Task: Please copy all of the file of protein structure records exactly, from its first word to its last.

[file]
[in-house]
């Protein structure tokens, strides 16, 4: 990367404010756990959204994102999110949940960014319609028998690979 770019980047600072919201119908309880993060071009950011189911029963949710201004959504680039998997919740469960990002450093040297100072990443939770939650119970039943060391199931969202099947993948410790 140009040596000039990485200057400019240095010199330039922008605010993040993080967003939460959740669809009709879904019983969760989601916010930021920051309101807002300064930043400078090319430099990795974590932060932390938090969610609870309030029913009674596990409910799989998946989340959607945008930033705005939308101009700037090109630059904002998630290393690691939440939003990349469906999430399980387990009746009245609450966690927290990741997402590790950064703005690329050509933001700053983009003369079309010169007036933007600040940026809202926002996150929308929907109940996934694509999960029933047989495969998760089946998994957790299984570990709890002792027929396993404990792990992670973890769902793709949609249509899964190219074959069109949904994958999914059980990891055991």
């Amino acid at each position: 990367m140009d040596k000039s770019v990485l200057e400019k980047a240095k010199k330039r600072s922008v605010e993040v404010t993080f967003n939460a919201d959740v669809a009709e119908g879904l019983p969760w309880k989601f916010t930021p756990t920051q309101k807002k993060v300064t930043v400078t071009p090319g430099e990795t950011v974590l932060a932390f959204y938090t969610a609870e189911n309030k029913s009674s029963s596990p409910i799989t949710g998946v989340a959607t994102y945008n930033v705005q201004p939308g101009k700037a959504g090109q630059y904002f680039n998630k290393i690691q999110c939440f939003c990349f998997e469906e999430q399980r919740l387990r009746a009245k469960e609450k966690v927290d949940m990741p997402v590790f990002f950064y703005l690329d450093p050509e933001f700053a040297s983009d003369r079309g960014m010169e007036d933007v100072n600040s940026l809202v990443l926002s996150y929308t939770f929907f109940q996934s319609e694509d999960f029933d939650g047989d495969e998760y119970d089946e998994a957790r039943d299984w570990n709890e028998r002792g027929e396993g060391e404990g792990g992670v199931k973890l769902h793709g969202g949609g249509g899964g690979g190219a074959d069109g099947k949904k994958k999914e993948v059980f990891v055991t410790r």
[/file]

[in-house]
């Protein structure tokens, strides 16, 4: 990367404010756990959204994102999110949940960014319609028998690979 770019980047600072919201119908309880993060071009950011189911029963949710201004959504680039998997919740469960990002450093040297100072990443939770939650119970039943060391199931969202099947993948410790 140009040596000039990485200057400019240095010199330039922008605010993040993080967003939460959740669809009709879904019983969760989601916010930021920051309101807002300064930043400078090319430099990795974590932060932390938090969610609870309030029913009674596990409910799989998946989340959607945008930033705005939308101009700037090109630059904002998630290393690691939440939003990349469906999430399980387990009746009245609450966690927290990741997402590790950064703005690329050509933001700053983009003369079309010169007036933007600040940026809202926002996150929308929907109940996934694509999960029933047989495969998760089946998994957790299984570990709890002792027929396993404990792990992670973890769902793709949609249509899964190219074959069109949904994958999914059980990891055991």
């Amino acid at each position: 990367m140009d040596k000039s770019v990485l200057e400019k980047a240095k010199k330039r600072s922008v605010e993040v404010t993080f967003n939460a919201d959740v669809a009709e119908g879904l019983p969760w309880k989601f916010t930021p756990t920051q309101k807002k993060v300064t930043v400078t071009p090319g430099e990795t950011v974590l932060a932390f959204y938090t969610a609870e189911n309030k029913s009674s029963s596990p409910i799989t949710g998946v989340a959607t994102y945008n930033v705005q201004p939308g101009k700037a959504g090109q630059y904002f680039n998630k290393i690691q999110c939440f939003c990349f998997e469906e999430q399980r919740l387990r009746a009245k469960e609450k966690v927290d949940m990741p997402v590790f990002f950064y703005l690329d450093p050509e933001f700053a040297s983009d003369r079309g960014m010169e007036d933007v100072n600040s940026l809202v990443l926002s996150y929308t939770f929907f109940q996934s319609e694509d999960f029933d939650g047989d495969e998760y119970d089946e998994a957790r039943d299984w570990n709890e028998r002792g027929e396993g060391e404990g792990g992670v199931k973890l769902h793709g969202g949609g249509g899964g690979g190219a074959d069109g099947k949904k994958k999914e993948v059980f990891v055991t410790r």